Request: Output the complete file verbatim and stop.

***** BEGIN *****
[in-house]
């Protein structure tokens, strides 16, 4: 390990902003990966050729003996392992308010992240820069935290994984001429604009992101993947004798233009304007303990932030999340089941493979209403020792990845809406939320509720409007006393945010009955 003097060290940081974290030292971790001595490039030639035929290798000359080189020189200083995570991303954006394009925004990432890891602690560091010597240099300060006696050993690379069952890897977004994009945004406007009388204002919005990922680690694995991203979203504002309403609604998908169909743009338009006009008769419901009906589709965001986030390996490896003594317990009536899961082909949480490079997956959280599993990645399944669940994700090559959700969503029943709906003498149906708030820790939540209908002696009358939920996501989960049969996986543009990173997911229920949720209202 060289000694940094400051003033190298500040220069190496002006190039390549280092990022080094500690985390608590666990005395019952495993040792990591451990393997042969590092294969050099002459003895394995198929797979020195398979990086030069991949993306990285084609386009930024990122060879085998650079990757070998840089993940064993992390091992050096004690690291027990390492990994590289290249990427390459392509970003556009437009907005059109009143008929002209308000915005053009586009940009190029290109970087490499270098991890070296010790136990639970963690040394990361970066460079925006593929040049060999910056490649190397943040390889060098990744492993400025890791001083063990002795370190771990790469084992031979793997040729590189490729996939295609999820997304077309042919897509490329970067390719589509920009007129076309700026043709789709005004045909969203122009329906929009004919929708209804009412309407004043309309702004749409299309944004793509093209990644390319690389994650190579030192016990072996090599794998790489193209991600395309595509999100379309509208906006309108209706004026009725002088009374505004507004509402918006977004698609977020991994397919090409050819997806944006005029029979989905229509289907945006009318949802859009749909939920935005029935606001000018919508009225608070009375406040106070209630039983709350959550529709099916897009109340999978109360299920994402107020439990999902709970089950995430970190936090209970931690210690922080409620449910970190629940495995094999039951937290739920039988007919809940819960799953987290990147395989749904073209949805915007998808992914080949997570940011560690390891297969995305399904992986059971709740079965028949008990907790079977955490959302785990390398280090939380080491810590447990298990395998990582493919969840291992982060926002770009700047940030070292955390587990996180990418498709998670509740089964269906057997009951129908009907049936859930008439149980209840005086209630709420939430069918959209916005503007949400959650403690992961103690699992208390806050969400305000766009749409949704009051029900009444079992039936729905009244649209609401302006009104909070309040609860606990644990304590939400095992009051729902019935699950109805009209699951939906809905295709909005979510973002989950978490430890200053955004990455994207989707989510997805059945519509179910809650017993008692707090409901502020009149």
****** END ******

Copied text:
[in-house]
């Protein structure tokens, strides 16, 4: 390990902003990966050729003996392992308010992240820069935290994984001429604009992101993947004798233009304007303990932030999340089941493979209403020792990845809406939320509720409007006393945010009955 003097060290940081974290030292971790001595490039030639035929290798000359080189020189200083995570991303954006394009925004990432890891602690560091010597240099300060006696050993690379069952890897977004994009945004406007009388204002919005990922680690694995991203979203504002309403609604998908169909743009338009006009008769419901009906589709965001986030390996490896003594317990009536899961082909949480490079997956959280599993990645399944669940994700090559959700969503029943709906003498149906708030820790939540209908002696009358939920996501989960049969996986543009990173997911229920949720209202 060289000694940094400051003033190298500040220069190496002006190039390549280092990022080094500690985390608590666990005395019952495993040792990591451990393997042969590092294969050099002459003895394995198929797979020195398979990086030069991949993306990285084609386009930024990122060879085998650079990757070998840089993940064993992390091992050096004690690291027990390492990994590289290249990427390459392509970003556009437009907005059109009143008929002209308000915005053009586009940009190029290109970087490499270098991890070296010790136990639970963690040394990361970066460079925006593929040049060999910056490649190397943040390889060098990744492993400025890791001083063990002795370190771990790469084992031979793997040729590189490729996939295609999820997304077309042919897509490329970067390719589509920009007129076309700026043709789709005004045909969203122009329906929009004919929708209804009412309407004043309309702004749409299309944004793509093209990644390319690389994650190579030192016990072996090599794998790489193209991600395309595509999100379309509208906006309108209706004026009725002088009374505004507004509402918006977004698609977020991994397919090409050819997806944006005029029979989905229509289907945006009318949802859009749909939920935005029935606001000018919508009225608070009375406040106070209630039983709350959550529709099916897009109340999978109360299920994402107020439990999902709970089950995430970190936090209970931690210690922080409620449910970190629940495995094999039951937290739920039988007919809940819960799953987290990147395989749904073209949805915007998808992914080949997570940011560690390891297969995305399904992986059971709740079965028949008990907790079977955490959302785990390398280090939380080491810590447990298990395998990582493919969840291992982060926002770009700047940030070292955390587990996180990418498709998670509740089964269906057997009951129908009907049936859930008439149980209840005086209630709420939430069918959209916005503007949400959650403690992961103690699992208390806050969400305000766009749409949704009051029900009444079992039936729905009244649209609401302006009104909070309040609860606990644990304590939400095992009051729902019935699950109805009209699951939906809905295709909005979510973002989950978490430890200053955004990455994207989707989510997805059945519509179910809650017993008692707090409901502020009149």